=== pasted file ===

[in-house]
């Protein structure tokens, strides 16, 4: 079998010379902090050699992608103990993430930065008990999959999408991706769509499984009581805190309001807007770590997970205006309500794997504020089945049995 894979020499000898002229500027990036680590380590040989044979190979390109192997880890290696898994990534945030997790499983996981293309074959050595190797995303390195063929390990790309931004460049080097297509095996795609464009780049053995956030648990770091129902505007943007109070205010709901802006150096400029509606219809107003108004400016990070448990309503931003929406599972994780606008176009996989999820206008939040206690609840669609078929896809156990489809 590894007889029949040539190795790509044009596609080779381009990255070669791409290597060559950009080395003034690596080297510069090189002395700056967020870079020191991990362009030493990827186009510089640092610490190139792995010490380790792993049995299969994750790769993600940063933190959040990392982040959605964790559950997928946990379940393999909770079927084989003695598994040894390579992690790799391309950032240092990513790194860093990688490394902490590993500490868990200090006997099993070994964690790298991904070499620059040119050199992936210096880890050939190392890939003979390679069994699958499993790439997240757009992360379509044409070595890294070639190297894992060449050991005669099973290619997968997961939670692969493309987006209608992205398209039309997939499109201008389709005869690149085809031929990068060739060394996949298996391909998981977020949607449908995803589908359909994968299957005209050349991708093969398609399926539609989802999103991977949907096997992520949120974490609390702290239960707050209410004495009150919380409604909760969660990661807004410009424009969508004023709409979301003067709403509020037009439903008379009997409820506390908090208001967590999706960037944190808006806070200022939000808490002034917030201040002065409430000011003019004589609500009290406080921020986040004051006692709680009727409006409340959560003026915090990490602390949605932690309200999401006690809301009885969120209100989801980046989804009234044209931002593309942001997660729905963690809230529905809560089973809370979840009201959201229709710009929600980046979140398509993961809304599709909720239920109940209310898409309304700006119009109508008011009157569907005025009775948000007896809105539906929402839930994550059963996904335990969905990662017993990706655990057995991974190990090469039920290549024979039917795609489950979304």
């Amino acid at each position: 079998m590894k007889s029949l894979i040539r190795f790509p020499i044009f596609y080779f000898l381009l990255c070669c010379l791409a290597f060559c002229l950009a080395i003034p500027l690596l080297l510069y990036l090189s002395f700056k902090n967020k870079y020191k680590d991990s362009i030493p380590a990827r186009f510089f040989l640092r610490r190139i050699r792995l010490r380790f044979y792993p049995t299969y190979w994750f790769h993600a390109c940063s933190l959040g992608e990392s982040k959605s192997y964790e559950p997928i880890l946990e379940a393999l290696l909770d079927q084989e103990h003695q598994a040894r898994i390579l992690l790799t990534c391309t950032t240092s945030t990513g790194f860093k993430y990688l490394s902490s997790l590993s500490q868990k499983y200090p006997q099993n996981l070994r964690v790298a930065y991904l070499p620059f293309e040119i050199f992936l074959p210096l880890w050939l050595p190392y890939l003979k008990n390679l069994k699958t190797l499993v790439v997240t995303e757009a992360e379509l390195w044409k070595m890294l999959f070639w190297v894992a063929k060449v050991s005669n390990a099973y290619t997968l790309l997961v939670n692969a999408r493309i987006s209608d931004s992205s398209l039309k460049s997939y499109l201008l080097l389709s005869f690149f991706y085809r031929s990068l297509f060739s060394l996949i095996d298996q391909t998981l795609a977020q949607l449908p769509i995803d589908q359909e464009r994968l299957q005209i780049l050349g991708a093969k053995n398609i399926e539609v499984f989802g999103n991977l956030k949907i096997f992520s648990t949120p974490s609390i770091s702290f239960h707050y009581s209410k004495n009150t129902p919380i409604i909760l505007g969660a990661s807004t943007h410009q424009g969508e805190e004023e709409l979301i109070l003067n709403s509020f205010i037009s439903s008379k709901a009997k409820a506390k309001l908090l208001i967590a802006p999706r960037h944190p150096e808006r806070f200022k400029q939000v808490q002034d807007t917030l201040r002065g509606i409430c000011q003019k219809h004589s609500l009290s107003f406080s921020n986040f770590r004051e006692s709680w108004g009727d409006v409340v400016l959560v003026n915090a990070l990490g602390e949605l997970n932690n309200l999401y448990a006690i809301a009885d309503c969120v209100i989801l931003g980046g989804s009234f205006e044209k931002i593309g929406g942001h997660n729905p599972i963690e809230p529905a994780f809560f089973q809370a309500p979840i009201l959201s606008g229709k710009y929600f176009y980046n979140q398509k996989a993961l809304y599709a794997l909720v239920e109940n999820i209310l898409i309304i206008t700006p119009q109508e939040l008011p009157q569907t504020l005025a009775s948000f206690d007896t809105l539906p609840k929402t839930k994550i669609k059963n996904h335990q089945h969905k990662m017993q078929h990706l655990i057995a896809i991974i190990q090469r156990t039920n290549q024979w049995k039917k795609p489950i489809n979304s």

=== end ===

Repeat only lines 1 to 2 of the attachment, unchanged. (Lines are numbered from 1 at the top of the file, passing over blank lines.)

[in-house]
């Protein structure tokens, strides 16, 4: 079998010379902090050699992608103990993430930065008990999959999408991706769509499984009581805190309001807007770590997970205006309500794997504020089945049995 894979020499000898002229500027990036680590380590040989044979190979390109192997880890290696898994990534945030997790499983996981293309074959050595190797995303390195063929390990790309931004460049080097297509095996795609464009780049053995956030648990770091129902505007943007109070205010709901802006150096400029509606219809107003108004400016990070448990309503931003929406599972994780606008176009996989999820206008939040206690609840669609078929896809156990489809 590894007889029949040539190795790509044009596609080779381009990255070669791409290597060559950009080395003034690596080297510069090189002395700056967020870079020191991990362009030493990827186009510089640092610490190139792995010490380790792993049995299969994750790769993600940063933190959040990392982040959605964790559950997928946990379940393999909770079927084989003695598994040894390579992690790799391309950032240092990513790194860093990688490394902490590993500490868990200090006997099993070994964690790298991904070499620059040119050199992936210096880890050939190392890939003979390679069994699958499993790439997240757009992360379509044409070595890294070639190297894992060449050991005669099973290619997968997961939670692969493309987006209608992205398209039309997939499109201008389709005869690149085809031929990068060739060394996949298996391909998981977020949607449908995803589908359909994968299957005209050349991708093969398609399926539609989802999103991977949907096997992520949120974490609390702290239960707050209410004495009150919380409604909760969660990661807004410009424009969508004023709409979301003067709403509020037009439903008379009997409820506390908090208001967590999706960037944190808006806070200022939000808490002034917030201040002065409430000011003019004589609500009290406080921020986040004051006692709680009727409006409340959560003026915090990490602390949605932690309200999401006690809301009885969120209100989801980046989804009234044209931002593309942001997660729905963690809230529905809560089973809370979840009201959201229709710009929600980046979140398509993961809304599709909720239920109940209310898409309304700006119009109508008011009157569907005025009775948000007896809105539906929402839930994550059963996904335990969905990662017993990706655990057995991974190990090469039920290549024979039917795609489950979304």